If you want to argue against the justice of hell, the you are obligated to play on that field. Don't moan it about after you picked the argument (or should I be charitable and call it an ad hominem?).

However, if a perfect god wanted perfect beings, all he had to do was create them, assuming he ever existed. An all-powerful god should have no difficulty doing that, and still allow free will.

It is, in fact, logically absurd to create a being with free will (the ability to choose good or ill) where there is no possibility that the being will choose ill. That is, if you intend to actually let that being make a choice. I suppose you could create one and kill it before it had the opportunity to go wrong, but of course that would be cheating.

Since beings equally perfect as himself would never choose to sin, we would have a perfect universe, which is exactly what one would expect if an omnipotent and omniscient and loving god was in charge.

The comparison fails precisely because "free will" does not describe a being who cannot do wrong, as is said to be the case with God.

In fact, why couldn't "God" just make an entire race of Jesus-es?

He did. Jesus could have sinned. He was a man. Same with Adam. Adam could have stayed without sin--but he didn't. And mankind's record has been poor ever since.

Make them male and female if you like, an omnipotent god could do it any way he liked. Then no one would have to be jealous of anyone. What's the problem?

The problem is that Paul fails to account for free will. And fails to stay much on topic, but I guess we'll have to hash out the issue of justice before any argument can proceed.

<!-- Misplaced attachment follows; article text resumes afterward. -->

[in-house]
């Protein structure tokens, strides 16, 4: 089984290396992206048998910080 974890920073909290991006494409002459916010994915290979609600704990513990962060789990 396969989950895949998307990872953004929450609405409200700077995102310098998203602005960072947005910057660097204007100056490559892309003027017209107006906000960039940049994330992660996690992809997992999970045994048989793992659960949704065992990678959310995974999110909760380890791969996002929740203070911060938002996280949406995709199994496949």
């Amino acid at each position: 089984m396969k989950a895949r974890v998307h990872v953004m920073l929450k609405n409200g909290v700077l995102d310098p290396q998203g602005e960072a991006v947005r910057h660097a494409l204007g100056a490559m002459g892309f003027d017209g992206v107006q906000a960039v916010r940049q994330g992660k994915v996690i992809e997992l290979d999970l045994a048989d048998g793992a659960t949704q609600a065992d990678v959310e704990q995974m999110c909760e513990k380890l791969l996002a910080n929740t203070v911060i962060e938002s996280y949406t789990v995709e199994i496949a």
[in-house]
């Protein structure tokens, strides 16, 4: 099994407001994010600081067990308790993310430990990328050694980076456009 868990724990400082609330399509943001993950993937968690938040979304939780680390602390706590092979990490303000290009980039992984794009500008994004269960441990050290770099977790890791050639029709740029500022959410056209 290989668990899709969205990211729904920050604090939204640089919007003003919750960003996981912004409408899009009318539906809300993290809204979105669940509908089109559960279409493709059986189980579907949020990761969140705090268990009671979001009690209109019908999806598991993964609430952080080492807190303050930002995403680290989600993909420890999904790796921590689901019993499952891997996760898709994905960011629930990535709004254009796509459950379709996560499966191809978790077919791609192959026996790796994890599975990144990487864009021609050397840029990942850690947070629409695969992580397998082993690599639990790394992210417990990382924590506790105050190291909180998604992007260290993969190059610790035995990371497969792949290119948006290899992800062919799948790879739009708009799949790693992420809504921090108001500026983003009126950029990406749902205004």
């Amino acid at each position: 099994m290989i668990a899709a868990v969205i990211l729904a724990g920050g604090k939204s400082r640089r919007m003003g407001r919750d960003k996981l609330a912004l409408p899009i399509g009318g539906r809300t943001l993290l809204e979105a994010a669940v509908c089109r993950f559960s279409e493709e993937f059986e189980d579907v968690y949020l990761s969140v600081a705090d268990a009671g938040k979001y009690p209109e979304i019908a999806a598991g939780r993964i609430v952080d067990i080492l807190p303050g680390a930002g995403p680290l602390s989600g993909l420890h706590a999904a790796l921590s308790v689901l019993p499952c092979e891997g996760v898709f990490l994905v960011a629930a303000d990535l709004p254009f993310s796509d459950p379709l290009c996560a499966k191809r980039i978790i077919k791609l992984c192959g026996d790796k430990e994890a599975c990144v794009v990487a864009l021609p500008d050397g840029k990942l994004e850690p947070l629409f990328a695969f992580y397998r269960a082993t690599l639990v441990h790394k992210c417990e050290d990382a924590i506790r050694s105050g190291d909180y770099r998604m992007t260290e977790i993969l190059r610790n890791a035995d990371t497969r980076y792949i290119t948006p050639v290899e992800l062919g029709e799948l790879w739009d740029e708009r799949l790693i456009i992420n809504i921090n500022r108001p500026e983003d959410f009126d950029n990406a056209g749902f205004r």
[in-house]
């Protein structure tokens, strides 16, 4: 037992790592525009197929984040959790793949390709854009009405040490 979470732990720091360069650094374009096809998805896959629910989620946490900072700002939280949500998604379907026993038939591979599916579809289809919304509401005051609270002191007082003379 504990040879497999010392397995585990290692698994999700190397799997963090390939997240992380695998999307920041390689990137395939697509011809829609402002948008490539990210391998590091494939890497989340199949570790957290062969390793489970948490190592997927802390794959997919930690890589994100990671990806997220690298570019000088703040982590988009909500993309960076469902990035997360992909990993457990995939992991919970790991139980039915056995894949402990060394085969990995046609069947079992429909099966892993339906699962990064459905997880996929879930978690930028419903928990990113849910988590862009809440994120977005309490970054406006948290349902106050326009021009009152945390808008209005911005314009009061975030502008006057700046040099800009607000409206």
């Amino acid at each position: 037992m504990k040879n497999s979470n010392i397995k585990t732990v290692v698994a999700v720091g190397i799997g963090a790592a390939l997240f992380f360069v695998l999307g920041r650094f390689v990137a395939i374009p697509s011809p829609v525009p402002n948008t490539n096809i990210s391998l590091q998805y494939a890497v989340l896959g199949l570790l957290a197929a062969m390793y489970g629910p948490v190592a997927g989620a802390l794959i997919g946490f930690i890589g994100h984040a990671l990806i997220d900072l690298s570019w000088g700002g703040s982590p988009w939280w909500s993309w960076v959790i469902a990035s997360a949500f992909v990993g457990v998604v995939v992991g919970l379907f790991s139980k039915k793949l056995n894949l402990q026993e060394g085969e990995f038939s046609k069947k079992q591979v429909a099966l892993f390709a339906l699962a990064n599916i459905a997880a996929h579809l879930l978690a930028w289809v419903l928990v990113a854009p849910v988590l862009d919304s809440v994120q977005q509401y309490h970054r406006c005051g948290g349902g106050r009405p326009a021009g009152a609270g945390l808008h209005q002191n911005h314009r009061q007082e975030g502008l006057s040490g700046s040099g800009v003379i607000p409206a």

"In short, any sin merits punishment and bars the sinner from the presence of God. Hell is the location distinct from the presence of God, where imperfect and eternal creatures end up." 1. Why? You say those things from a limited, human perspective, and even there they are morally, ethically and spiritually deficient.

So what? I'm telling you the traditional doctrines, which you have declared unjust. And am I the only one stuck with a limited, human perspective or might that condition affect you, too?

On what basis do you assert that a perfect and omnipotent god would be a bean-counter?

Is it a perfect god that doesn't know the number of beans? Show me two gods, one that knows the number of beans and another that does not, and I'm taking the bean-counter as closer to perfect.

Perfect justice requires separation based on absolute morals. I'd expect Paul to affirm the existence of absolute morals, otherwise it's not clear where his objection based on injustice would arise.

I'll wait for him to affirm or deny before attempting to continue the thread topic.

2. You're dodging the question, which is: how and why is eternal torment just?

I'm answering the question. You're objecting because you do not accept the premises, which is your privilege--but that doesn't mean I'm dodging the question. I could, after all, have left the burden of proof with you to back up your original assertion.

To explain my views a little further: the concept of eternal torment in hell (as part of a loving god's justice, no less) is among the most destructive concepts in all history.